Landing : Athabascau University

LAK11 Moodle by the Numbers

John Fritz did an excellent job yesterday starting off the conversation about learning analytics.  One of the things he talked about was the need to better use existing LMS data and to share that data with others.  

His talk prompted me to do some digging into the data currently available from the LAK11 Moodle site and to re-present it back to the larger group.  I found out that there are:

233 members of the Moodle course representing 42 countries.  The most heavily represented countries are the US, Canada and Australia.  There are also two participants from Iran and 1 from Guyana.

121 of the 233 registered members have visited the Week 1 Forums.  The most views by a single participant in that section? 54.  It also told me that there were more views by guests than logged in members.  53 people have posted to the Week 1 forum in the last day, and only 19 registered members didn't post at least once to the introductions forum.

The overall activity thus far in the course looks like this:



Looks impressive doesn't it?  It looks to me like there were over 3200 views on the site, and the number of views is continuing to climb.  That's good right?  But if we take a look at the next one, the number of posts, it is starting to fall...Is that bad?  Are all types of activity created equal or is posting a "better" indicator of involvement?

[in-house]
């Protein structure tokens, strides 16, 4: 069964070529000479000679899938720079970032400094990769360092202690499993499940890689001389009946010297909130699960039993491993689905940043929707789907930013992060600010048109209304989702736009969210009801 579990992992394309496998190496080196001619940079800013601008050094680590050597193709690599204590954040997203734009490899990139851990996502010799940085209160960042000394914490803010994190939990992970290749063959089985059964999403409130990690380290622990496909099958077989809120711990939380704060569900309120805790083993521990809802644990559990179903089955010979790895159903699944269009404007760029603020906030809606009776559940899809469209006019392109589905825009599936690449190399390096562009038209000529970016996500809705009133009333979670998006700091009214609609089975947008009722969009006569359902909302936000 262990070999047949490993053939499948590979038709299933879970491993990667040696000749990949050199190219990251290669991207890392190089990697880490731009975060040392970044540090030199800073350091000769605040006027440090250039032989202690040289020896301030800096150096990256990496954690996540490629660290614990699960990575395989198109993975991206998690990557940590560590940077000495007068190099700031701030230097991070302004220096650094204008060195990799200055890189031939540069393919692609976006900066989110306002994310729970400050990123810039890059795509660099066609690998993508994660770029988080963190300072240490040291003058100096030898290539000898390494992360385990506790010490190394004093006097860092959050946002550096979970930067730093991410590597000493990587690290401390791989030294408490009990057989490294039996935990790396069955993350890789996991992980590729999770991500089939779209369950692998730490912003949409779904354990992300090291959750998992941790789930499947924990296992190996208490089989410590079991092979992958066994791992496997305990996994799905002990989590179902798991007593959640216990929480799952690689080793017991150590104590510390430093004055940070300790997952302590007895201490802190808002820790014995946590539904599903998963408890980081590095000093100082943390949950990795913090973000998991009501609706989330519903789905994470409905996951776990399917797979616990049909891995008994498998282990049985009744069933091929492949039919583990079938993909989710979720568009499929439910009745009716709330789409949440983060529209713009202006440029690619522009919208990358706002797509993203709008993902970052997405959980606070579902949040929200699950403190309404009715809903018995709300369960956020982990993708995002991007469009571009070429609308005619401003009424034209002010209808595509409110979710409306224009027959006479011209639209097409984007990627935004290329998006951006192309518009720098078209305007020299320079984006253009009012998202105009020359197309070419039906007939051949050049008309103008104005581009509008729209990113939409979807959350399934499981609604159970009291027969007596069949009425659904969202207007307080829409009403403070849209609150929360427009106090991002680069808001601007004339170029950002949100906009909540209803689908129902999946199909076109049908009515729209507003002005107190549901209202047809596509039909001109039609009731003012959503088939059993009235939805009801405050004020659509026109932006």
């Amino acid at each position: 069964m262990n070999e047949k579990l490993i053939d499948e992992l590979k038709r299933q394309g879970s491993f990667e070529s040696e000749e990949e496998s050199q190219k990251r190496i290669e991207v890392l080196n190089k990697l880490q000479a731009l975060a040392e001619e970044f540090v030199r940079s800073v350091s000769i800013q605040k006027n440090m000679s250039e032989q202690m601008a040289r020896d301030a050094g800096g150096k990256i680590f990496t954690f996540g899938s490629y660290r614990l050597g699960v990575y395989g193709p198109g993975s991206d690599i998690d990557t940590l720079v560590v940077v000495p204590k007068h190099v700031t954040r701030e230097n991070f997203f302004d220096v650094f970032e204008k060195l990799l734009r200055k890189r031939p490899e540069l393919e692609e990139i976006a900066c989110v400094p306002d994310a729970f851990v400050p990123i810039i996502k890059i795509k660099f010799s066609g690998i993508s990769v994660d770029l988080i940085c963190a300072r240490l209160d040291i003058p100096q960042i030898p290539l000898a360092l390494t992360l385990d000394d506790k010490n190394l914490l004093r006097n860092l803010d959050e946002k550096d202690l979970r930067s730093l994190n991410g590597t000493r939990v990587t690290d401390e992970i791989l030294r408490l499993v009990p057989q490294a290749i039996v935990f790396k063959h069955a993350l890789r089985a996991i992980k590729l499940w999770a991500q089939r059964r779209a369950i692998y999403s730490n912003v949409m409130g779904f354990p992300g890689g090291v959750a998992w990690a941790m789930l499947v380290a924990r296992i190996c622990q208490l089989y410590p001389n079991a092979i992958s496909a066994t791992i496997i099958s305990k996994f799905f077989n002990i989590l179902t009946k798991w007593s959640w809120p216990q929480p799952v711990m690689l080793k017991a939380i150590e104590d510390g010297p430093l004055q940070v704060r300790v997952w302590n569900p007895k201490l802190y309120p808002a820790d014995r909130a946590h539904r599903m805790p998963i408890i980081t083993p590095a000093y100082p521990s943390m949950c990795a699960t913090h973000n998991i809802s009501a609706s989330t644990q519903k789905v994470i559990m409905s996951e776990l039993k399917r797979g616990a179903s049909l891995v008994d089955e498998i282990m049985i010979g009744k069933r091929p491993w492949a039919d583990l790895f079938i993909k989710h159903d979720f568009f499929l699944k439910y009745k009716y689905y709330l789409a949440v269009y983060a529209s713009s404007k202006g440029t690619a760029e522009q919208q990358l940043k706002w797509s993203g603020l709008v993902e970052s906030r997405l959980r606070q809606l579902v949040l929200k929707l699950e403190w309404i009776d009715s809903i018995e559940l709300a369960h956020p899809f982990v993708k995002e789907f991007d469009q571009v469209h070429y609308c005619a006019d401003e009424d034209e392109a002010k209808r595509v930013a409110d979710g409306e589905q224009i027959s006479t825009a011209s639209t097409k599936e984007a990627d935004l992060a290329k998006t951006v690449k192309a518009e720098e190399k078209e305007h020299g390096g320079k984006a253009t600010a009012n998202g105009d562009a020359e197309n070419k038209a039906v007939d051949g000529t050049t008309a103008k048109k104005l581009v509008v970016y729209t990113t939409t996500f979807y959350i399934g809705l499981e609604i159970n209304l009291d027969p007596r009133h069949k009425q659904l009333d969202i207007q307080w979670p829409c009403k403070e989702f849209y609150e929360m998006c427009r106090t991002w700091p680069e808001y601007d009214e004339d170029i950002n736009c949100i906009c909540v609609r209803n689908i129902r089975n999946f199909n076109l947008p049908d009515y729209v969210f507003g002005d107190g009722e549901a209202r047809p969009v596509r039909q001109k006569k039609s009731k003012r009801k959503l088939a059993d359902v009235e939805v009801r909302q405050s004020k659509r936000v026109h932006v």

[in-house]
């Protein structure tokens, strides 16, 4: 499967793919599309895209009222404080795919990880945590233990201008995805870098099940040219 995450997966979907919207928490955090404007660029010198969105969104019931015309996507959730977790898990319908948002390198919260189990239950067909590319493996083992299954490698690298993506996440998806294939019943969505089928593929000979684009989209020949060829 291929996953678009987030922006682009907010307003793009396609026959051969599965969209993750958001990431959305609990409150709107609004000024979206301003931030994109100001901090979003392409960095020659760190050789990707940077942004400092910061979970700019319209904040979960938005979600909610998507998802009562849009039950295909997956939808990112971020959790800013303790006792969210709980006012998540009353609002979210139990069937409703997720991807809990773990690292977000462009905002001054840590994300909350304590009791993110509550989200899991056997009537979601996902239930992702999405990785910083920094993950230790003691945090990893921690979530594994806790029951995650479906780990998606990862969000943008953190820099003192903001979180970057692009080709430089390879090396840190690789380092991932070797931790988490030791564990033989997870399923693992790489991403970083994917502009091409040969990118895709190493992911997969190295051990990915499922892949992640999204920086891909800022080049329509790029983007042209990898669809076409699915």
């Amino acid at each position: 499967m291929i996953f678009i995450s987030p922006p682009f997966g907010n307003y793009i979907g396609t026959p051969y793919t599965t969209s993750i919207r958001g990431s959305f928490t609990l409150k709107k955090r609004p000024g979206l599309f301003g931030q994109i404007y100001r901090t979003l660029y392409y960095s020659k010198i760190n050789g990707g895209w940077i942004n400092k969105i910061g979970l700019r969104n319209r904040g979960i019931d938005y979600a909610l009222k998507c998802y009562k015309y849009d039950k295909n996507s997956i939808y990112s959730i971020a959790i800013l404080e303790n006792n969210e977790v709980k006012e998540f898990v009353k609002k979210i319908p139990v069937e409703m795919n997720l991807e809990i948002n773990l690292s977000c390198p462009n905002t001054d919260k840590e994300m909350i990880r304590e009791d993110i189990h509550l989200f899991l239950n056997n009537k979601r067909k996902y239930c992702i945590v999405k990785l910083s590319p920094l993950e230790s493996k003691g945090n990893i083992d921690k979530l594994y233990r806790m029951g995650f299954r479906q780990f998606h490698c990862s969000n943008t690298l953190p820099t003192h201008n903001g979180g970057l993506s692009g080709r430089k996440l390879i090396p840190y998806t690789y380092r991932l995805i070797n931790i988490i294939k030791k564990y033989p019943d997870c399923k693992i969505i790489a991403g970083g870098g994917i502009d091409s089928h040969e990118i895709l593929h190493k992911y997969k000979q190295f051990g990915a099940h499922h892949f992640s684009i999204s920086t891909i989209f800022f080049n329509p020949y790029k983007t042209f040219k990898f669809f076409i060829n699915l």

The Moodle stats also showed me a pretty graph showing that I was really active on the site between 8 and 9 pm (while I was compiling these numbers). 

It also told me that Dave Cormier has yet to view the Week 1 forums as a logged in user.


But anyone who checks out Dave's blog will quickly see that he has completed both the readings and the acitvities for week 1.  He either accessed the information another way, or as a Guest.  In this case, although the numbers make it appear that I've been more active, much of my time has been spent playing around while Dave has been interacting with both the content and other participants via his blog and email. 

Although interesting, numbers (data) have their limits.  Figuring out how to interpret them and use them effectively, that's where the fun stuff really begins.